The build-up of amyloid protein in the brain is a hallmark feature of Alzheimer's disease, and its detection often relies on the testing of brain and spinal fluid samples. More recently, PET brain scans have been able to highlight the presence of amyloid in the brain and are extensively used in research studies into Alzheimer's, such as clinical trials for new treatments. However, whether amyloid PET scans provide additional and more accurate information to aid dementia diagnosis is not clear cut, and the high costs associated with the scans (between £1,000-3,000 per scan) have so far limited their wider clinical use. Three studies presented today at the Alzheimer's Association International Conference 2016 are challenging this view.
The first study looked at the addition of brain amyloid PET scans to the battery of tests normally used to diagnose Alzheimer's in Norway, including memory tests and a lumbar puncture to look for Alzheimer's proteins in spinal fluid. Fifty people who had been referred to the Oslo University Memory Clinic, Norway, due to problems with their memory underwent the standard range of tests along with a brain amyloid PET scan. The researchers found that the results of the PET scans were a key contributor in arriving as a specific diagnosis or ruling out Alzheimer's.
In the second study, a Swedish research team performed brain amyloid PET scans on people with an unclear dementia diagnosis. The preliminary results from 61 of the 135 people in the study show that the PET scans resulted in a change in diagnosis in 68% of study participants. The team also found results from brain and spinal fluid conflicted with those from the PET scans, with the results agreeing 53-57% of the time. Spinal fluid amyloid tests are not used in routine clinical diagnosis of dementia in the UK.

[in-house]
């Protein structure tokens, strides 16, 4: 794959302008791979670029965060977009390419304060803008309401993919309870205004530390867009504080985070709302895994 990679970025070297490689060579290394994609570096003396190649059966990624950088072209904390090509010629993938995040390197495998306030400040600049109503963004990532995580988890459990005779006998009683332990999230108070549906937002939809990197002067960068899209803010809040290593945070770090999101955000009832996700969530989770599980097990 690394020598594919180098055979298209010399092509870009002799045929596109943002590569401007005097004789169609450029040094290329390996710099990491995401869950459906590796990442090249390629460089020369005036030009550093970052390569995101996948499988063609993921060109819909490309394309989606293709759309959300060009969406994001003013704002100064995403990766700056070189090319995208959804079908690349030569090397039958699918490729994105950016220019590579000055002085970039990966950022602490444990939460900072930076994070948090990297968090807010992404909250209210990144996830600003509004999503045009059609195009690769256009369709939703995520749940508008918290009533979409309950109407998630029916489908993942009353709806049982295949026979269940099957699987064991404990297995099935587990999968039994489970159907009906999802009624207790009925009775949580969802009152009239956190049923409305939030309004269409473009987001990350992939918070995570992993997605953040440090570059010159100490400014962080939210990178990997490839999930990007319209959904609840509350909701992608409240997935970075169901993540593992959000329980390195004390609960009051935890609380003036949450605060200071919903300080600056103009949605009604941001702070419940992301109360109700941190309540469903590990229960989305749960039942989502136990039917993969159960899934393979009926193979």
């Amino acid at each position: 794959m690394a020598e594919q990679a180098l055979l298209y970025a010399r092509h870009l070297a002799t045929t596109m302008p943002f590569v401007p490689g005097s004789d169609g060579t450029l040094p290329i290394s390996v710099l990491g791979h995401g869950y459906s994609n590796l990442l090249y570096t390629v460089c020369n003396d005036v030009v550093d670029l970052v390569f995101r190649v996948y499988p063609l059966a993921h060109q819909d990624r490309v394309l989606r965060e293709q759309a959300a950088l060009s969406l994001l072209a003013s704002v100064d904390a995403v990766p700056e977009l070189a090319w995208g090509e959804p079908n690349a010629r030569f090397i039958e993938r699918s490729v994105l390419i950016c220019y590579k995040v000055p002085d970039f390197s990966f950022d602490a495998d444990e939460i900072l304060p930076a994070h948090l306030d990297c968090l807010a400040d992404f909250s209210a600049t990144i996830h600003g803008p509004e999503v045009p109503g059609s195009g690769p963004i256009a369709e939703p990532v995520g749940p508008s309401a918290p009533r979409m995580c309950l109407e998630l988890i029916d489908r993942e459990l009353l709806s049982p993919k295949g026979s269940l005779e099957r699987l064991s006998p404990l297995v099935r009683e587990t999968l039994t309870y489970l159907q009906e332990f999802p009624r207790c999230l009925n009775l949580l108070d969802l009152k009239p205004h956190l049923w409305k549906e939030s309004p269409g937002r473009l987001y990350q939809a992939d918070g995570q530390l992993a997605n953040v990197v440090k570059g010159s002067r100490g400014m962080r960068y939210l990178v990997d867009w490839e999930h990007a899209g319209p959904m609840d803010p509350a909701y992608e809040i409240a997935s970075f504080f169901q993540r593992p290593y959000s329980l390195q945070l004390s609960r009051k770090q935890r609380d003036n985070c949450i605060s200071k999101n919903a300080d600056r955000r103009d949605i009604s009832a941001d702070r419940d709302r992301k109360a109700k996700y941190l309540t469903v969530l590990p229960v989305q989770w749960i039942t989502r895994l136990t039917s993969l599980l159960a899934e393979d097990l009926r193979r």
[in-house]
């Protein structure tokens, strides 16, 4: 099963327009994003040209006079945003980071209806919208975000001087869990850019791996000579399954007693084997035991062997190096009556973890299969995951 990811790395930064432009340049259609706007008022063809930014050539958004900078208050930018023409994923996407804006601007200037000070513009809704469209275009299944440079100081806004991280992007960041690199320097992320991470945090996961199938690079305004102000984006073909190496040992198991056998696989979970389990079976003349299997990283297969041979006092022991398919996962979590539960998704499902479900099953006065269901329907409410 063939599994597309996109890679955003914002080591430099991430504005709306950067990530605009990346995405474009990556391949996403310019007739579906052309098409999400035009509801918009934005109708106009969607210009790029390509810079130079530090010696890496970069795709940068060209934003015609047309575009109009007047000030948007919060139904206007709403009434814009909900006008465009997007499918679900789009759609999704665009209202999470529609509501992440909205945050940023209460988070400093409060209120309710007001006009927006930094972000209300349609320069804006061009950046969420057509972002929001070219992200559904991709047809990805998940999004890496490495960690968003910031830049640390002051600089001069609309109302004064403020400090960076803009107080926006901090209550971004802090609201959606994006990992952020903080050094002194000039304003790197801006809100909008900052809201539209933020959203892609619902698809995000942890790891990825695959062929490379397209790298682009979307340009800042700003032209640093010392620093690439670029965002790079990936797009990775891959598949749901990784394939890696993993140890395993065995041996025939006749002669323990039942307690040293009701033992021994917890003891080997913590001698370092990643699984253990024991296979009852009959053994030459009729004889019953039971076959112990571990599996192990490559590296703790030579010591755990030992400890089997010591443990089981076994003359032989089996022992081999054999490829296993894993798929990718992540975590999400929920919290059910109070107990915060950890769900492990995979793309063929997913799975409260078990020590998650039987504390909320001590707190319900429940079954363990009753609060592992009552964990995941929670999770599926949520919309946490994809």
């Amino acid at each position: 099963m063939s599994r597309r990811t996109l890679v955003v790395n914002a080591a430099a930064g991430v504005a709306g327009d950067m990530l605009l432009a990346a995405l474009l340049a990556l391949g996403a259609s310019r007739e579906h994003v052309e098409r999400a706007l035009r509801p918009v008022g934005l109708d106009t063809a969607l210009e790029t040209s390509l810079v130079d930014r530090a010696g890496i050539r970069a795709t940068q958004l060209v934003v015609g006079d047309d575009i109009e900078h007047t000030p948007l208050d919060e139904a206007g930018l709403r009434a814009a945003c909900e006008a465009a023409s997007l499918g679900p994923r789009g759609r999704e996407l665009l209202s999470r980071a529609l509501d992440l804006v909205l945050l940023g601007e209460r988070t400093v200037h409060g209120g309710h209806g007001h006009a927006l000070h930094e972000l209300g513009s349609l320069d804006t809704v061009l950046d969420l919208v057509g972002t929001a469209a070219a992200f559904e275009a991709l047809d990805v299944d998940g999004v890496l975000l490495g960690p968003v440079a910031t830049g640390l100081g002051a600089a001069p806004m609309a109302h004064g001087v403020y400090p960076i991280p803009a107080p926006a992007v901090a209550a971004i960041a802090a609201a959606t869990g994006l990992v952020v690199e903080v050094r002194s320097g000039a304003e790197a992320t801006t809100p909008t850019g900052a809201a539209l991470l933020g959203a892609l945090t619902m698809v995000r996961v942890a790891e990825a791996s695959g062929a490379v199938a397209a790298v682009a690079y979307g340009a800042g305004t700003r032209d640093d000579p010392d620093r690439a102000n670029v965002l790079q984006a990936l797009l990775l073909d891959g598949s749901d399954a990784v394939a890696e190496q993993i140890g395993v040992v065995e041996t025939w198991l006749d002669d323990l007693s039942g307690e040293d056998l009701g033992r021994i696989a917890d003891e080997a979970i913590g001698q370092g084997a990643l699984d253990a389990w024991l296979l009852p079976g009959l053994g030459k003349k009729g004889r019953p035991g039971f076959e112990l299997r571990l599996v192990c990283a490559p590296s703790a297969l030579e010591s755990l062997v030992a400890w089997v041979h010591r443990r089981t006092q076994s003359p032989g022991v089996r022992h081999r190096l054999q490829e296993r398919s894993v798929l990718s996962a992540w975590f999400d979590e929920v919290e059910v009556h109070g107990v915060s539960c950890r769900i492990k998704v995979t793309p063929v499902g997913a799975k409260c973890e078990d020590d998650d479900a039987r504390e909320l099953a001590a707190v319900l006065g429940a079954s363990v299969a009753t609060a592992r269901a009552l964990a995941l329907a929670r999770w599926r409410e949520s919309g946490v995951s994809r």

The third study led by GE Healthcare in the UK analysed data from four previous studies looking at the use of brain amyloid PET scans in the process of dementia diagnosis, combining information from 1106 people. The analysis revealed that the use of brain amyloid PET scans led to a change in diagnosis in 20% of people, indicating Alzheimer's disease as the underlying cause in some people, while ruling it out in others.
Dr David Reynolds, Chief Scientific Officer at Alzheimer's Research UK said:
"Diagnosing dementia is a complex challenge, and doctors have to gather a range of clues to create a picture of what is going on in the brain. Brain amyloid PET scans offer a different insight into brain changes in dementia, showing the presence of amyloid in the brain indicative of Alzheimer's. Although lack of a positive scan can rule out Alzheimer's, the fact that cognitively normal older people can also have a positive scan makes their interpretation more difficult. This new research highlights the value that amyloid brain scans can bring in helping doctors make a more informed diagnosis, either by indicating or ruling out Alzheimer's as the possible cause of someone's dementia symptoms.
"Amyloid PET scans carry a high price tag, and their use in the UK is mainly limited to research studies and clinical trials, to ensure that potential new medicines are tested on the right people. The current drive for life-changing dementia treatments means that in the future, the use of amyloid PET scans or other innovative diagnostic methods will be important to ensure that new medicines reach the right people at the right time. Alzheimer's Research UK is working with government and policy makers to ensure that the health service is set up to allow patients and doctors to benefit from innovations in diagnosis and treatment as research into dementia continues to progress."
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